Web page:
Of all the subcultures that have shaken Britain to its stuffy, reserved core, skinhead culture is perhaps both the most influential and the most misunderstood. Marked by an instantly recognisable aesthetic comprising fashion, music and print media, it has seen so many markedly different variants, from rudeboy culture to neo-Nazism, that it’s little surprise it’s so often misinterpreted.
With their new publication Skinhead: An Archive, Ditto Press are looking to change this. “The book is divided into sub-sections looking at the original iteration of skinhead,” Ditto Press explain. “The fascist interpretation, the socialist counterpoint, queer skinhead culture, exploitation literature, skin girls, and everything in between.”
The book contains original essays, unseen imagery and archive material, and is accompanied by a custom typeface which was created by art director Jamie Reid who also designed the book. We spoke to Jamie about the challenges of working closely with such powerful archive material, the authentic references which influenced the book’s design, and his own connection with skinhead culture.
What were your first thoughts on being asked to design the book? Do you have a strong affinity with skinhead culture?
I wouldn’t say I have a particularly strong affinity with the culture, though with any niche culture it’s definitely something that really struck an interest with me. Skinheads are notoriously particular and strong in their beliefs and morals. The visual aspect definitely reflects that.
Were you heavily influenced by archive material when you were working on the book? Are there any examples you felt particularly strongly about?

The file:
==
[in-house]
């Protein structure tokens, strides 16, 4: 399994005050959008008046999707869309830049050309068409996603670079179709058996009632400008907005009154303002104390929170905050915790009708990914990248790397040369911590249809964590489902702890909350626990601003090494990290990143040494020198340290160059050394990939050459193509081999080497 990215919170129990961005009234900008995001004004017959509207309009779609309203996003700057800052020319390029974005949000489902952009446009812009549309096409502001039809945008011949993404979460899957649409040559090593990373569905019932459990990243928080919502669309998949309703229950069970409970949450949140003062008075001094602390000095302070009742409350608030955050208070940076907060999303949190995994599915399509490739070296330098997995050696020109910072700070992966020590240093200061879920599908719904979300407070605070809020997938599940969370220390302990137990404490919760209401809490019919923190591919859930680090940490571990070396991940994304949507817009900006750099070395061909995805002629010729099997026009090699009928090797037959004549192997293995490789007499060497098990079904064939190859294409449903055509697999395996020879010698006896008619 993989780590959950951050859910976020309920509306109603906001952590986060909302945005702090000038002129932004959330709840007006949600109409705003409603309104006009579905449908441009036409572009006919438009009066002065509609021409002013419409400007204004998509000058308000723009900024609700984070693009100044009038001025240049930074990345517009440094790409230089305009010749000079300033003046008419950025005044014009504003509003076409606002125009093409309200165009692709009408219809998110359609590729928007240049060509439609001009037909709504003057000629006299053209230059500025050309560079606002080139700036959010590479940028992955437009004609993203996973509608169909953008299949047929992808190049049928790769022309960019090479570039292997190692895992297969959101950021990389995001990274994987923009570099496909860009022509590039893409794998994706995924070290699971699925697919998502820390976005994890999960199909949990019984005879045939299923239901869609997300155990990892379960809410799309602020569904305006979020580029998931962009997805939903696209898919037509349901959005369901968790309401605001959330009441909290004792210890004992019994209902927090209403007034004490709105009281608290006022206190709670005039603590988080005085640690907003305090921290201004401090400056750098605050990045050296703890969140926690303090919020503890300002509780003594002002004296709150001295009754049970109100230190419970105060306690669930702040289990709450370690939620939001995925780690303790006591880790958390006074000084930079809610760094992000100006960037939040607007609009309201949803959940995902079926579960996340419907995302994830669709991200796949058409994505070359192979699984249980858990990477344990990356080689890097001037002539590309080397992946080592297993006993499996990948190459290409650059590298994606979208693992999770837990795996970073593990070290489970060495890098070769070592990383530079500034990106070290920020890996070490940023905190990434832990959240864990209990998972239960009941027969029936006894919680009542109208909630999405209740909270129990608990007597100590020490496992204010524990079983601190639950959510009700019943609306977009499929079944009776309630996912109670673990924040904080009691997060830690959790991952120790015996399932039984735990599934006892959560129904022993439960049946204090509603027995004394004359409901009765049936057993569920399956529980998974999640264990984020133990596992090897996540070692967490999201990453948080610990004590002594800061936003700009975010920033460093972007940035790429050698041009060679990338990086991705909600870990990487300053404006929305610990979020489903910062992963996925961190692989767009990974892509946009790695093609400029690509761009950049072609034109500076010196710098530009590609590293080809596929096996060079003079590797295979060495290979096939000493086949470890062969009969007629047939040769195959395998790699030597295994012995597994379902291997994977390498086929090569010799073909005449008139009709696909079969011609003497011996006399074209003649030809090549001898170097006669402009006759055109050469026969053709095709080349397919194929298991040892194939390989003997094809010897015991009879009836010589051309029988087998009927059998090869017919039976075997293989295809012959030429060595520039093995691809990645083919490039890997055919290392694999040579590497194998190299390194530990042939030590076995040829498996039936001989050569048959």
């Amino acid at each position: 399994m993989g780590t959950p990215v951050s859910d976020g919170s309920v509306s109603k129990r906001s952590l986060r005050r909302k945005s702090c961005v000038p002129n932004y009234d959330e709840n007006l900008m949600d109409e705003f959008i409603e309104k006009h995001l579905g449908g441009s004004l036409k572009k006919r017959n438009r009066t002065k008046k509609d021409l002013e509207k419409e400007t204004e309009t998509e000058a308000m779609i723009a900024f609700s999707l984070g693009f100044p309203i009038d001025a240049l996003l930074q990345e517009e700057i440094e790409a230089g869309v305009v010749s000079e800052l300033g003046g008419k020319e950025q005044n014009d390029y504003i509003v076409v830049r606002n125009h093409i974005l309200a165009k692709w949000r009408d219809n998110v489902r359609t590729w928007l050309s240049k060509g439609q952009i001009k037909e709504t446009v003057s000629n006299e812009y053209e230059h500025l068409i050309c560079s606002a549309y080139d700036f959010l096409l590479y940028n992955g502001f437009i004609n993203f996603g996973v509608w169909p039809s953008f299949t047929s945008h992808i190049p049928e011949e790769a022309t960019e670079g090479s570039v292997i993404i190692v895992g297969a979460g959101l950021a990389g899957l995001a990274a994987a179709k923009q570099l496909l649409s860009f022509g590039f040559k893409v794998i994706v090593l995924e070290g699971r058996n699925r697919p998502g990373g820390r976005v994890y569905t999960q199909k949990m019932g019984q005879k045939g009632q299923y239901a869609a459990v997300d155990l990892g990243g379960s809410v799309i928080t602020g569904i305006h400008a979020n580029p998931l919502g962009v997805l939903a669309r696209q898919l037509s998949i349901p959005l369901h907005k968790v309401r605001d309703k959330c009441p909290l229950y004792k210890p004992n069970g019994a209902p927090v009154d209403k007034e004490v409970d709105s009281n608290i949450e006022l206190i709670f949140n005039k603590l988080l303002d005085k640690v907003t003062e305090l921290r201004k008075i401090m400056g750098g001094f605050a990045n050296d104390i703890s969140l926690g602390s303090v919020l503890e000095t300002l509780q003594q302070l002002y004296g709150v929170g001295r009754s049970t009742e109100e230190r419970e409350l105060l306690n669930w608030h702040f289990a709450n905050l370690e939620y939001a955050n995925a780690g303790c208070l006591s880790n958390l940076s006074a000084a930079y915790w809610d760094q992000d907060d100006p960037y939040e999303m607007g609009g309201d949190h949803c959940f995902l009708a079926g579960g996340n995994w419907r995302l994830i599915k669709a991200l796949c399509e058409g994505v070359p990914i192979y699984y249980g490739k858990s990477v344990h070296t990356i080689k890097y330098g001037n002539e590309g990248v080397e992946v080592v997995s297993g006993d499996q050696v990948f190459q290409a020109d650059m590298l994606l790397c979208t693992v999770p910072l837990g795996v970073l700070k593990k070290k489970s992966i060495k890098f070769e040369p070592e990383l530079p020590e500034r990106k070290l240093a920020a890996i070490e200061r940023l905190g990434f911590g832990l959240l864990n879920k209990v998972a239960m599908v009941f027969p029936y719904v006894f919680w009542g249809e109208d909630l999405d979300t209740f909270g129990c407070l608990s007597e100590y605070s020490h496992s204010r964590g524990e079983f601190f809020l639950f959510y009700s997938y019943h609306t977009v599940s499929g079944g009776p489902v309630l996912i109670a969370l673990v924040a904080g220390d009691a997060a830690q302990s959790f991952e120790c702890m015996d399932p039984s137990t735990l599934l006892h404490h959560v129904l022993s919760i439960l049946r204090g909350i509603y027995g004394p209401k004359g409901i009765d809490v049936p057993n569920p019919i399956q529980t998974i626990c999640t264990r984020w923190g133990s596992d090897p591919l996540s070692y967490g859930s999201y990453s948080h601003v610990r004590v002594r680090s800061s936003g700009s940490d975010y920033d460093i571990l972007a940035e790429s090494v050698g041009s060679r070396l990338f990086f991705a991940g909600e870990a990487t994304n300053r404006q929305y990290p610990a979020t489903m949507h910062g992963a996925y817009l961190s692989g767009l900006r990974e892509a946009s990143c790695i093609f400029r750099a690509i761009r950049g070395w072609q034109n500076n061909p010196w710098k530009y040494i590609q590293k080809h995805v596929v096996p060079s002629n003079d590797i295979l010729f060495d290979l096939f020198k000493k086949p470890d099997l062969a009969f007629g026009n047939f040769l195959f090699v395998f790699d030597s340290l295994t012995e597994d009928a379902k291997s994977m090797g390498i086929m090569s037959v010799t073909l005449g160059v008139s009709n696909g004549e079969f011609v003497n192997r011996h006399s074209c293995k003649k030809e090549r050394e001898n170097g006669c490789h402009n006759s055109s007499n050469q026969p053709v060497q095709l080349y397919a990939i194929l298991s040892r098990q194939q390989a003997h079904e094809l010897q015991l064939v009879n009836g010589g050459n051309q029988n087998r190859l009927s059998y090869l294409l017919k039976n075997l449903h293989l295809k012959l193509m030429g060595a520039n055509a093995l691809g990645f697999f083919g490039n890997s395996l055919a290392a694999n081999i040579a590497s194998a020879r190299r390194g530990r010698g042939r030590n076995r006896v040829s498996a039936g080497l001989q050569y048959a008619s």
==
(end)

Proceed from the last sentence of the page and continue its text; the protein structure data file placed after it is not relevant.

I tried not to be overly influenced by the material, though it was definitely my intention to make something that felt authentic and that would be appreciated by people with an interest in the culture, along with anyone who might take an interest in the book without necessarily being too clued up on skinheads. It was important to treat Toby’s collection with respect and not to produce something too distracted by trend. I wanted to encapsulate the aggression and combativeness of skinhead culture without borrowing too much from the existing visuals.
Can you give us an example of where the design directly references such material?
The two main references would be the headline typeface, and cover illustration. The Last Resort was the only shop (there is a band of the same name) that really that embraced the skinhead revival and was adopted by skinheads as a sort of HQ. The crucified skinhead is a symbolic illustration that is synonymous with the shop and was used on most of their posters, flyers and bags. It depicts the prejudice that skinheads felt was taken against them. Of all those illustrations, we came across only one of a girl, and felt the unfamiliarity suited the cover.
The crucified skinhead is a symbolic illustration... It depicts the prejudice that skinheads felt was taken against them. Of all those illustrations, we came across only one of a girl, and felt the unfamiliarity suited the cover.Jamie Reid
What made you decide to create a custom typeface? What influenced you in the process of designing the typeface?
The headline typeface was redrawn from a Penthouse magazine article on neo-Nazis. It was important that visually the book felt true to the subject without being too much of a pastiche, and the font seemed to fit perfectly with what we were trying to achieve far more than anything existing I could find. As it was redrawn, I already had a few letters as a starting point to generate the rest of the alphabet, and then glyphs, though I also referenced some German and Swiss sans-serifs through the design stage.
What’s your favourite spread from the book and why?
There is a page of Weetabix “Bovver Boys and Girls,” a series of TV advertisements from the 80s which I absolutely love. I find it interesting how people visualise something so niche and reinterpret it into something so mainstream and corporate. I’d like to know what legitimate skinheads of the time would think about them.
Skinhead: An Archive is available to buy now from Ditto Press. The font will be available for licensing later on this month.